Southern, California Research Lodge F&AM

By Lester R. Cyr, Grand Historian

(Condensed from "The Hand of The Workmen" by Robert E. Miller, Grand Historian 1964-66) Published in the March 1999 Montana Masonic News

It was gold which set men on fire. There had been riches in the earlier fur trade but only for a few and only for those who were willing to work and to suffer hardships and loneliness. But gold could be had for the digging. It could be had in the company of others.

Where gold was found there would be company, and gaiety, and the fun and thrill and excitement of spending it. It was gold that was discovered in Bannack, that portion of Idaho which later became
Montana, that brought the first men into our own jurisdiction.

The motives were mixed which brought men to the west, even for gold. While some came to dig for it, there were others who came to steal it from those who dug it. With the discoveries of gold in what later was to become Montana, wagon trains which were headed for Washington or Idaho or Oregon changed their destinations, reversed their course or broke new trails to head for the diggings popularized by the latestrumor.

Among those who came to the new land were Master Masons. There is no argument that the first Mason within the borders of what is now Montana was Meriwether Lewis, the head of the Lewis and Clark expedition of 1805-1806.

Lewis was a member of Widow's Son Lodge in Virginia at the time of the expedition, and later became one of the organizers of the first lodge in St. Louis, the first Masonic lodge to be organized within the
boundaries of the Louisiana Purchase. Lewis met an untimely death on the Natchez Trace on his way from St. Lewis to Washington, and his Masonic apron, which he carried at that time, has since been preserved and in 1960 was purchased by the then Grand Master Joseph R. Hopper, and presented to the Montana Grand Lodge Library, where it now reposes.

Captain William Clark became a Mason after his return from the expedition. He was later Governor of Mississippi Territory and Superintendent of Indian Affairs with headquarters in St. Louis. Upon his death his funeral was conducted by St. Louis Lodge No. 20 and upon his tombstone was engraved the Square and Compass.

It was at Bannock that first developed the crisis between the "Innocents" as the outlaws coded themselves, and the forces of law and order. Henry Plummer was the sheriff, He had led a rough life in
California and in Washington. He had killed two or three men in a theater in Walla Walla. He had fled to Lewiston where he had perfected an organization of outlaws. News that gold had been discovered at Bannack led Plummer to decide to seek his fortune there.

Through an infiltration of the toughs with the regular electorate he was named sheriff at Bannack and later also at Virginia City, In this position he could advise the miners how to dispose of their gold and
he could plan with his "Innocents" how to take it away from them.

Transportation began to develop. Stage lines were established to carry people from Salt Lake City to Virginia City and to take them and their gold from Virginia City to Salt Lake City. These stagecoaches were easy prey for the Plummer gang. A respected citizen, William H. Bell of St. Louis, died November 12 1862 of Mountain fever.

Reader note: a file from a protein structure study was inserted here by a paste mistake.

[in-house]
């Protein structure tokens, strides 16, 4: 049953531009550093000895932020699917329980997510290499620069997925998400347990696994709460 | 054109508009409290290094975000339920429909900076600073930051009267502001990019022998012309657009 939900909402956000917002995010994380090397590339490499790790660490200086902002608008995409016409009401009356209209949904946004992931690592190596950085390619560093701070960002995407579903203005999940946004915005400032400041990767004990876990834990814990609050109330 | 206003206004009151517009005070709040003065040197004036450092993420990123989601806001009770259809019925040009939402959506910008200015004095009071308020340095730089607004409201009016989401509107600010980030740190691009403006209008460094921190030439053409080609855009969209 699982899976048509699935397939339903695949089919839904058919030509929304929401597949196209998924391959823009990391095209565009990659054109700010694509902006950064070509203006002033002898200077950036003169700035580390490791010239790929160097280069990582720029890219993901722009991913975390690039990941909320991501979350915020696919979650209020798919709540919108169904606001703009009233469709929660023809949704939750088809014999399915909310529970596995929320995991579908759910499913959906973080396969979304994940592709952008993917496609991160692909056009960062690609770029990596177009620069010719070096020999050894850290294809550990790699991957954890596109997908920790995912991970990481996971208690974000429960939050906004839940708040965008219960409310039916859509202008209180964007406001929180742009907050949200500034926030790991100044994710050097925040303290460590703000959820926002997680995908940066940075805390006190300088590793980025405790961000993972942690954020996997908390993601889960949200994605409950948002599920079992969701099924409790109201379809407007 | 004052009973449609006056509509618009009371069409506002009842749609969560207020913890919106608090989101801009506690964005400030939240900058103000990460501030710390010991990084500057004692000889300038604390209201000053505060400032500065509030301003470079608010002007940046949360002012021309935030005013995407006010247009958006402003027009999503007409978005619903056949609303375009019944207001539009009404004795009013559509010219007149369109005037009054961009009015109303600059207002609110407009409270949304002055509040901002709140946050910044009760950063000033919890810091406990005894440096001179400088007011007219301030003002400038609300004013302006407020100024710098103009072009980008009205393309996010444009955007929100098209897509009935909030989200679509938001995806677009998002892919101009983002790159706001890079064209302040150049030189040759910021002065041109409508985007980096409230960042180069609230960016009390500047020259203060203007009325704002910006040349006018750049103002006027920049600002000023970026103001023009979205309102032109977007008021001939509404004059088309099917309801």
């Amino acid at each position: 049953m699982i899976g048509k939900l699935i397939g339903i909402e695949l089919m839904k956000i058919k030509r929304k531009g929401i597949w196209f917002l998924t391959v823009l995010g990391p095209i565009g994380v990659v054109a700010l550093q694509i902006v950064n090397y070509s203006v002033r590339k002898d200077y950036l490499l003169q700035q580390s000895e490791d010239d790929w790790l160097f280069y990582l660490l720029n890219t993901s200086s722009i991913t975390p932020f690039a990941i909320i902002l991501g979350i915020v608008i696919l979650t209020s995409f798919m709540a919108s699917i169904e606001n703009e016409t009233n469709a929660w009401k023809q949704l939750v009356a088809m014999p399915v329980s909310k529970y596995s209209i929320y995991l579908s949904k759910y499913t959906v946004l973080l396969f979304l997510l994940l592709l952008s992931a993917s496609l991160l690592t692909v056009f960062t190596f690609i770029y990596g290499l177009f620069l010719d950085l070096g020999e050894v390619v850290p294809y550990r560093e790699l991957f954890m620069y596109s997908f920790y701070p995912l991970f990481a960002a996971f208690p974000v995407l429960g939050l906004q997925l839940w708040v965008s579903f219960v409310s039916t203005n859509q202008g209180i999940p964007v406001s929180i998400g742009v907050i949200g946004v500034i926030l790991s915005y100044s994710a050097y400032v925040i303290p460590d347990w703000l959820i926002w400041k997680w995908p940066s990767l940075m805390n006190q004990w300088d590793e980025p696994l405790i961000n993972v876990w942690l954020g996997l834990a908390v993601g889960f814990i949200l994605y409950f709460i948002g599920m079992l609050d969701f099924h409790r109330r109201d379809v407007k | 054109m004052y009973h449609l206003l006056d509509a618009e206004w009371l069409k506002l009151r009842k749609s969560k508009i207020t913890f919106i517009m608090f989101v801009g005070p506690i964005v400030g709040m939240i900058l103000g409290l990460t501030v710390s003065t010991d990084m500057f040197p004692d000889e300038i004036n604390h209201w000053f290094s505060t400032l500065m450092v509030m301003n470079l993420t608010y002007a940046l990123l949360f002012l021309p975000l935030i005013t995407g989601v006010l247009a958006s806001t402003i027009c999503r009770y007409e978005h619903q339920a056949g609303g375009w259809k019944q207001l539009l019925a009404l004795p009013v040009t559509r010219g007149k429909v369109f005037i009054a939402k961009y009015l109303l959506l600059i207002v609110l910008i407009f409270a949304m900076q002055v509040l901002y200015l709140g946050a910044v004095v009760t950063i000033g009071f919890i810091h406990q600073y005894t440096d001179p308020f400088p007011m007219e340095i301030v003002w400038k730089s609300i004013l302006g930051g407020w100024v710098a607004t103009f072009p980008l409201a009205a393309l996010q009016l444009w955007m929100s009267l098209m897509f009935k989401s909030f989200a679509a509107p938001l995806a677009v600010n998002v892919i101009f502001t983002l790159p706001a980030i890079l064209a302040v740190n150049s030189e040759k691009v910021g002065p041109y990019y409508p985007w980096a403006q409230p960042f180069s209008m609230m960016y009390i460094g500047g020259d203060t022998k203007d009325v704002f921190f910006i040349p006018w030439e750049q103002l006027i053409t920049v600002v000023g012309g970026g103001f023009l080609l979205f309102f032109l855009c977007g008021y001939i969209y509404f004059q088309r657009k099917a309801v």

He had, in his last moments, expressed the desire for Masonic burial. This, at first, was deemed to be impossible by those of whom the request had been made. No one knew, among the thousands of miners, who was a Mason and who was not. Everyone was a stranger to everyone else and few had known a neighbor for more than a few weeks. Yet a few who were known to each other determined to attempt to comply with the last request of Brother Bell.

A call went out for all Masons to meet at the cabin of C. J. Miller on Yankee Flat on the same evening that Bell had died. To their surprise the responses to the call were so numerous that adjournment had to be taken to a larger cabin and it was past midnight before all had been properly examined and preparations completed for the funeral. Before they separated it was virtually understood that an early application should be made for authority to open a lodge.

In the meantime they agreed to hold frequent meetings. From that time they met together frequently and they soon began to make plans for their better protection from the depredations of the outlaws. Outwardly, they were merely preparing for the organization of what they hoped to be the first Masonic Lodge of the area. Secretly they were organizing for another purpose.

Undoubtedly it was the trial and execution of George Ives, one-of the "Innocents," which was the turning point. Ives, one of the most prominent of the Plummer gang, had murdered in cold blood a German youth named Nicholas Tiebalt. That evening 25 men met at Nevada City and mutually pledged to bring to justice the perpetrator of the deed. Ives was arrested on December 19, 1863.

The Vigilantes lost no time. Most of their work was done in the next 60 days. Before January 10, 1864, Henry Plummer had been executed and Dutch John Wagner was hanged on that day. Four days later in Virginia City Club Foot George Lane, Jack Gallagher, Frank Parish, Boone Heim and Hays Lyons were arrested, tried, and hanged from the beam of an unfinished building.

No Mason was among the list of road agents. Nor was one ever suspected. Neither the activities of the road agents nor those of the Vigilantes deterred the interested Masons of the gold camps from
proceeding with the organization of their lodges.